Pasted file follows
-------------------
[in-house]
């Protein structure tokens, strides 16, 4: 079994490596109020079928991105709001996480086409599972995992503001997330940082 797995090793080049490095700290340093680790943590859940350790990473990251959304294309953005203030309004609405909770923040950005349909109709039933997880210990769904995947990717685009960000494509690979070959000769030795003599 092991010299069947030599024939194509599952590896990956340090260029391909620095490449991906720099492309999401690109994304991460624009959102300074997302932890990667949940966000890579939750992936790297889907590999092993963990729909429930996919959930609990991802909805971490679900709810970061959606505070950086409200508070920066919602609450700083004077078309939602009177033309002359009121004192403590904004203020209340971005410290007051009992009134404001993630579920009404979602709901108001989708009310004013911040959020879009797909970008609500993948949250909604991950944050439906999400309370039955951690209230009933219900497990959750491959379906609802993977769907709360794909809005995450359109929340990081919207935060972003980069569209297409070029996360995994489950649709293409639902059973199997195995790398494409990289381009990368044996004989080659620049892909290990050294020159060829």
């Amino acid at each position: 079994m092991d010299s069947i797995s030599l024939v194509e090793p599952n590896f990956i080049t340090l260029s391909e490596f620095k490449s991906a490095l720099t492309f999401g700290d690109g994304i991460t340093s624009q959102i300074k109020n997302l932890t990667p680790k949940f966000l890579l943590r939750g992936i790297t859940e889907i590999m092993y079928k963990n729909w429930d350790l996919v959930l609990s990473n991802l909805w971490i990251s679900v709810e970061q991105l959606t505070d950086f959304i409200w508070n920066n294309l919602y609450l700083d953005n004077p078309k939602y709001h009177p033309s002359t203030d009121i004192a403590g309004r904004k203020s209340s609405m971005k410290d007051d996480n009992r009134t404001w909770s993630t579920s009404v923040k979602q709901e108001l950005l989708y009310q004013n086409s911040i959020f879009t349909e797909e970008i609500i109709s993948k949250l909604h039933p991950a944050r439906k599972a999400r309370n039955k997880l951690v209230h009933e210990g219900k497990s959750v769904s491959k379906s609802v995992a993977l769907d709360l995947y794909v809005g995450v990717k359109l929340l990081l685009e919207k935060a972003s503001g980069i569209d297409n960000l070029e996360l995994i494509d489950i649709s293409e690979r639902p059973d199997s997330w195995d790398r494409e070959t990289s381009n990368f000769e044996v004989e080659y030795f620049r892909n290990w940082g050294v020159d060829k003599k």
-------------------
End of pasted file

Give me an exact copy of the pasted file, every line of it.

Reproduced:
[in-house]
């Protein structure tokens, strides 16, 4: 079994490596109020079928991105709001996480086409599972995992503001997330940082 797995090793080049490095700290340093680790943590859940350790990473990251959304294309953005203030309004609405909770923040950005349909109709039933997880210990769904995947990717685009960000494509690979070959000769030795003599 092991010299069947030599024939194509599952590896990956340090260029391909620095490449991906720099492309999401690109994304991460624009959102300074997302932890990667949940966000890579939750992936790297889907590999092993963990729909429930996919959930609990991802909805971490679900709810970061959606505070950086409200508070920066919602609450700083004077078309939602009177033309002359009121004192403590904004203020209340971005410290007051009992009134404001993630579920009404979602709901108001989708009310004013911040959020879009797909970008609500993948949250909604991950944050439906999400309370039955951690209230009933219900497990959750491959379906609802993977769907709360794909809005995450359109929340990081919207935060972003980069569209297409070029996360995994489950649709293409639902059973199997195995790398494409990289381009990368044996004989080659620049892909290990050294020159060829």
């Amino acid at each position: 079994m092991d010299s069947i797995s030599l024939v194509e090793p599952n590896f990956i080049t340090l260029s391909e490596f620095k490449s991906a490095l720099t492309f999401g700290d690109g994304i991460t340093s624009q959102i300074k109020n997302l932890t990667p680790k949940f966000l890579l943590r939750g992936i790297t859940e889907i590999m092993y079928k963990n729909w429930d350790l996919v959930l609990s990473n991802l909805w971490i990251s679900v709810e970061q991105l959606t505070d950086f959304i409200w508070n920066n294309l919602y609450l700083d953005n004077p078309k939602y709001h009177p033309s002359t203030d009121i004192a403590g309004r904004k203020s209340s609405m971005k410290d007051d996480n009992r009134t404001w909770s993630t579920s009404v923040k979602q709901e108001l950005l989708y009310q004013n086409s911040i959020f879009t349909e797909e970008i609500i109709s993948k949250l909604h039933p991950a944050r439906k599972a999400r309370n039955k997880l951690v209230h009933e210990g219900k497990s959750v769904s491959k379906s609802v995992a993977l769907d709360l995947y794909v809005g995450v990717k359109l929340l990081l685009e919207k935060a972003s503001g980069i569209d297409n960000l070029e996360l995994i494509d489950i649709s293409e690979r639902p059973d199997s997330w195995d790398r494409e070959t990289s381009n990368f000769e044996v004989e080659y030795f620049r892909n290990w940082g050294v020159d060829k003599k």